The Case for Systematic Decision-Making
“If you do fundamental trading one morning you feel like a genius, the next day you feel like an idiot….by 1998 I decided we would go 100% models…we slavishly follow the model. You do whatever it [the model] says no matter how smart or dumb you think it is. And that turned out to be a wonderful business.”
This quote, from Jim Simons, founder of the world’s most successful hedge fund, Renaissance Technologies, demonstrated the utility of systematic decision-making in an MIT video.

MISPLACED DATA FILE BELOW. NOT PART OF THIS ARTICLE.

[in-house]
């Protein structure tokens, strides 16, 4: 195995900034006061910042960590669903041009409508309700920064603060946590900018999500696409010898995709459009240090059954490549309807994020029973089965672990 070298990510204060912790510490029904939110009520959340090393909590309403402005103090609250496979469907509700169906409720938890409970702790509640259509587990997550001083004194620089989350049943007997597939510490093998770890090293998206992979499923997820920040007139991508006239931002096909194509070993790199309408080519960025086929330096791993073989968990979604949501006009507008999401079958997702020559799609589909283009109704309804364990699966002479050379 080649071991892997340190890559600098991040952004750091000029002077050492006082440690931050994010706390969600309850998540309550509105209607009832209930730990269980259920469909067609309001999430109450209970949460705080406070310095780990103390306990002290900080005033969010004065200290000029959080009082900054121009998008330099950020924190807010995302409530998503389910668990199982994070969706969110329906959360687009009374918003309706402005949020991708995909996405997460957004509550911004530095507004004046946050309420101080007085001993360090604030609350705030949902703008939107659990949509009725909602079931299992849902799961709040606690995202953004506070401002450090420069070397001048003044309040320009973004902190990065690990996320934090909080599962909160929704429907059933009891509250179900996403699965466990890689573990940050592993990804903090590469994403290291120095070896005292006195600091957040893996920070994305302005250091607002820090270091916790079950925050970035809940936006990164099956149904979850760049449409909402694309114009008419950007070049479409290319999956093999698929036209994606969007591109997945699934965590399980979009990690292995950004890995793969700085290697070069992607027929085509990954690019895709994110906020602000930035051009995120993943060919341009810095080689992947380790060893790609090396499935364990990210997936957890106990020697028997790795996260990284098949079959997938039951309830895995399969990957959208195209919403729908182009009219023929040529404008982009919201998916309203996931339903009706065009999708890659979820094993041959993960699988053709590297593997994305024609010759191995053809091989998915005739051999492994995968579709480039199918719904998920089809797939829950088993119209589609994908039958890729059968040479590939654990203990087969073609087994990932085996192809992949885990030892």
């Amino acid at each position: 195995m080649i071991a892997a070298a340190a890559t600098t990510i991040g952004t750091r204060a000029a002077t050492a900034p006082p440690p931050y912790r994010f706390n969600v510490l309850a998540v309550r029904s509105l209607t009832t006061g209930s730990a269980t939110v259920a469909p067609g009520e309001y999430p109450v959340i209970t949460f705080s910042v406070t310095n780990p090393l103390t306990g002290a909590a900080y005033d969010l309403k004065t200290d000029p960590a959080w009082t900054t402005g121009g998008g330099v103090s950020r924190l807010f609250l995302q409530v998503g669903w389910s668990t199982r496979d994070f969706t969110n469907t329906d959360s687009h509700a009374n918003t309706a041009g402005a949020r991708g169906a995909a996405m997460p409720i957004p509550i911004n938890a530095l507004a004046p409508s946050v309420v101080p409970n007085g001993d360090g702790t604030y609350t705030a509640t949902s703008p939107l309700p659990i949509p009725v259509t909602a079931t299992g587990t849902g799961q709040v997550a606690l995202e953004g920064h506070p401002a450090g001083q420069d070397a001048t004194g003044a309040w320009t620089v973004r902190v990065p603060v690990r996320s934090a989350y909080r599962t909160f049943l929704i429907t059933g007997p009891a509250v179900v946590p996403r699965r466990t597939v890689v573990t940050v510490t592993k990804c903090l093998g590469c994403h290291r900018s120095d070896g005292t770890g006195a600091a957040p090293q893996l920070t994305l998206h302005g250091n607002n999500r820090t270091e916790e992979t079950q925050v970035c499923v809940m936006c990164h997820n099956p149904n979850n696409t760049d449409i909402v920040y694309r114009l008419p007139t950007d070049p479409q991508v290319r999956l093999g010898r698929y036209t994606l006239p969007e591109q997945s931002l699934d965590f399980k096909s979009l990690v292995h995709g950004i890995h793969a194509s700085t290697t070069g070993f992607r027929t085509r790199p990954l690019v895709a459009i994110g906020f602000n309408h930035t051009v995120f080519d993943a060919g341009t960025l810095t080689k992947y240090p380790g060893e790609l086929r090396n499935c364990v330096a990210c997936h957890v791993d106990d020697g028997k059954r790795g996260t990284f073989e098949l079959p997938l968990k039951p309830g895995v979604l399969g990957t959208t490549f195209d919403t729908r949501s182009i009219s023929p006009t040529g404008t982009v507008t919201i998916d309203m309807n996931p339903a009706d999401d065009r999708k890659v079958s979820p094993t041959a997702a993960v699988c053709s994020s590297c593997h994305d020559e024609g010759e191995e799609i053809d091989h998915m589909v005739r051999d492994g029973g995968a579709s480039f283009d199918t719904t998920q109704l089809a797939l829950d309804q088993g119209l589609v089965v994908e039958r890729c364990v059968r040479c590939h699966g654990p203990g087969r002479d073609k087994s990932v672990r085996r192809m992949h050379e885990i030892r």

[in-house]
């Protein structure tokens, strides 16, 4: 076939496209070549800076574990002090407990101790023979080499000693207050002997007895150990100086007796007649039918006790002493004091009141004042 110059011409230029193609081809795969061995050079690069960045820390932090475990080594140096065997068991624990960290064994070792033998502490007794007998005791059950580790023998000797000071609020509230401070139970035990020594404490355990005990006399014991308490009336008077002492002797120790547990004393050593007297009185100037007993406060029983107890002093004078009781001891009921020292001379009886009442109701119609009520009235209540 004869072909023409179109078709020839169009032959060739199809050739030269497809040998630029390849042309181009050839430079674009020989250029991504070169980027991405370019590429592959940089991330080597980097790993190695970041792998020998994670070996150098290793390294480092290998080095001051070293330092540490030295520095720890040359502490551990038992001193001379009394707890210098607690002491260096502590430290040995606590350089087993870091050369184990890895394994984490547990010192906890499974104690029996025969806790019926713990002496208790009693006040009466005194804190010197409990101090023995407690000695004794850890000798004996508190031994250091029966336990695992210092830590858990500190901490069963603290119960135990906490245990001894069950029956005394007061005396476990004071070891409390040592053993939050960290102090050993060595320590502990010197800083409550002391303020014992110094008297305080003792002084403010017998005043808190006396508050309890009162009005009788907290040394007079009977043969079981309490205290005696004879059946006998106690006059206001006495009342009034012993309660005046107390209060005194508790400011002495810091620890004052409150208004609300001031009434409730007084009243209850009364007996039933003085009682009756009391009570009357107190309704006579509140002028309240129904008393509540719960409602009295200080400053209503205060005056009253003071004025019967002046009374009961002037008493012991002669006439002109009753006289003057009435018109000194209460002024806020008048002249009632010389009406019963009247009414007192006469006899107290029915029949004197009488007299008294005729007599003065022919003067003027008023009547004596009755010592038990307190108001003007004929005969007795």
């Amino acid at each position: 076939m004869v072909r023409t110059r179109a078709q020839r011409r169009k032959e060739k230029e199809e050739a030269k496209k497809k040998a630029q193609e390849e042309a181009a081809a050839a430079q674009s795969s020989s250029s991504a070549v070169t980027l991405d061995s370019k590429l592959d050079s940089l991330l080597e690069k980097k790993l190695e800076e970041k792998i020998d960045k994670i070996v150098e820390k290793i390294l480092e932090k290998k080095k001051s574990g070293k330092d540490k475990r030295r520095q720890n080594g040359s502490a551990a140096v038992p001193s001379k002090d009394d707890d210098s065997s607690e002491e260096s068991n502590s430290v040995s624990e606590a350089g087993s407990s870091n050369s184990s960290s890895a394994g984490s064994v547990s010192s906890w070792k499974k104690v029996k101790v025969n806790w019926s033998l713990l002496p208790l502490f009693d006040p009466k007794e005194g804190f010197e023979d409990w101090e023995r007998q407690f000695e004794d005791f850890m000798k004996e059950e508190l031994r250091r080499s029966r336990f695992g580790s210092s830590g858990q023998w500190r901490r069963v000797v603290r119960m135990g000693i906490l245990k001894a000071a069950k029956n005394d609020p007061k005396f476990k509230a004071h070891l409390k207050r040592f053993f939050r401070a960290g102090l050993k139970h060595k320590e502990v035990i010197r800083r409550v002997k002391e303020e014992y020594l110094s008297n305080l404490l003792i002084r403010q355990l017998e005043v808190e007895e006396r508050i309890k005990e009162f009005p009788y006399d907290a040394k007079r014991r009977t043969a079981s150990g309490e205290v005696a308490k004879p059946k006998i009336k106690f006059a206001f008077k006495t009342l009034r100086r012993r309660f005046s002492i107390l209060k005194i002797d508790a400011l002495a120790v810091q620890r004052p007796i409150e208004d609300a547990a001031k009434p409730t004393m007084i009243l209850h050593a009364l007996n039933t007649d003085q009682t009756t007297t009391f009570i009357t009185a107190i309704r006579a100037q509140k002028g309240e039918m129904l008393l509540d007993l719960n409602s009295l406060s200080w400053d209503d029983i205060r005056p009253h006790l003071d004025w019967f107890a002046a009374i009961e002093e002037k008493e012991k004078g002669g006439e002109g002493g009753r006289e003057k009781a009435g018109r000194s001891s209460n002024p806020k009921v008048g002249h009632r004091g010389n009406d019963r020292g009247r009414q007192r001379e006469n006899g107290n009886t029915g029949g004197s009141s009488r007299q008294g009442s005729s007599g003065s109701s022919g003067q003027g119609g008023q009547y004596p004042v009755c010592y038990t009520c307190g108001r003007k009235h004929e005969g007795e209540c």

The urge to use our judgment throughout the investing process is strong. I argue that, while investors need human experts to design models, they should let computers be in charge of applying those models and fight the urge to use their judgment in the implementation process. “Gut-based,” or discretionary, stock pickers certainly have a compelling story: Invest countless hours in research, identify investment opportunities and profit from the hard work. Stock pickers, however, rely on the false premise that “countless hours of being busy” adds value in the context of investment management. The empirical evidence on the subject of systematic versus discretionary decision-making is abundantly clear: Models beat experts. In fact, the late Paul Meehl, one of the great minds in the field of psychology, describes the body of evidence on the “models versus experts” debate as the only controversy in social science with “such a large body of qualitatively diverse studies coming out so uniformly in the same direction.”
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